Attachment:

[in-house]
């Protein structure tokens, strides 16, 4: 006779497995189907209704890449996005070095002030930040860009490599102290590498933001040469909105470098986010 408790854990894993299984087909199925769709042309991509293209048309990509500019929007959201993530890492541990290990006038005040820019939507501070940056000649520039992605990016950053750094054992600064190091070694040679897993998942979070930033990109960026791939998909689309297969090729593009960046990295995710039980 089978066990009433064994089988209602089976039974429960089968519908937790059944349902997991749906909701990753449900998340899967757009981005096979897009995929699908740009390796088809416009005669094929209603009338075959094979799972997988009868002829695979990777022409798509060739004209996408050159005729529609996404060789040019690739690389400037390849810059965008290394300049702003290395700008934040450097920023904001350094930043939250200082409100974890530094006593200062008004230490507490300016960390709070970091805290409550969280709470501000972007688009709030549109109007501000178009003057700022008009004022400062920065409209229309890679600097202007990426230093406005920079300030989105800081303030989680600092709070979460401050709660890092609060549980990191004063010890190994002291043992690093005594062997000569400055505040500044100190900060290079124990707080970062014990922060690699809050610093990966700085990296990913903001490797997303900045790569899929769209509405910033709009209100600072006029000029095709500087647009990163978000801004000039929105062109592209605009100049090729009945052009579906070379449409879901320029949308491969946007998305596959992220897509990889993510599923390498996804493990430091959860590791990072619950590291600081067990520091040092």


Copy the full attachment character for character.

[in-house]
């Protein structure tokens, strides 16, 4: 006779497995189907209704890449996005070095002030930040860009490599102290590498933001040469909105470098986010 408790854990894993299984087909199925769709042309991509293209048309990509500019929007959201993530890492541990290990006038005040820019939507501070940056000649520039992605990016950053750094054992600064190091070694040679897993998942979070930033990109960026791939998909689309297969090729593009960046990295995710039980 089978066990009433064994089988209602089976039974429960089968519908937790059944349902997991749906909701990753449900998340899967757009981005096979897009995929699908740009390796088809416009005669094929209603009338075959094979799972997988009868002829695979990777022409798509060739004209996408050159005729529609996404060789040019690739690389400037390849810059965008290394300049702003290395700008934040450097920023904001350094930043939250200082409100974890530094006593200062008004230490507490300016960390709070970091805290409550969280709470501000972007688009709030549109109007501000178009003057700022008009004022400062920065409209229309890679600097202007990426230093406005920079300030989105800081303030989680600092709070979460401050709660890092609060549980990191004063010890190994002291043992690093005594062997000569400055505040500044100190900060290079124990707080970062014990922060690699809050610093990966700085990296990913903001490797997303900045790569899929769209509405910033709009209100600072006029000029095709500087647009990163978000801004000039929105062109592209605009100049090729009945052009579906070379449409879901320029949308491969946007998305596959992220897509990889993510599923390498996804493990430091959860590791990072619950590291600081067990520091040092």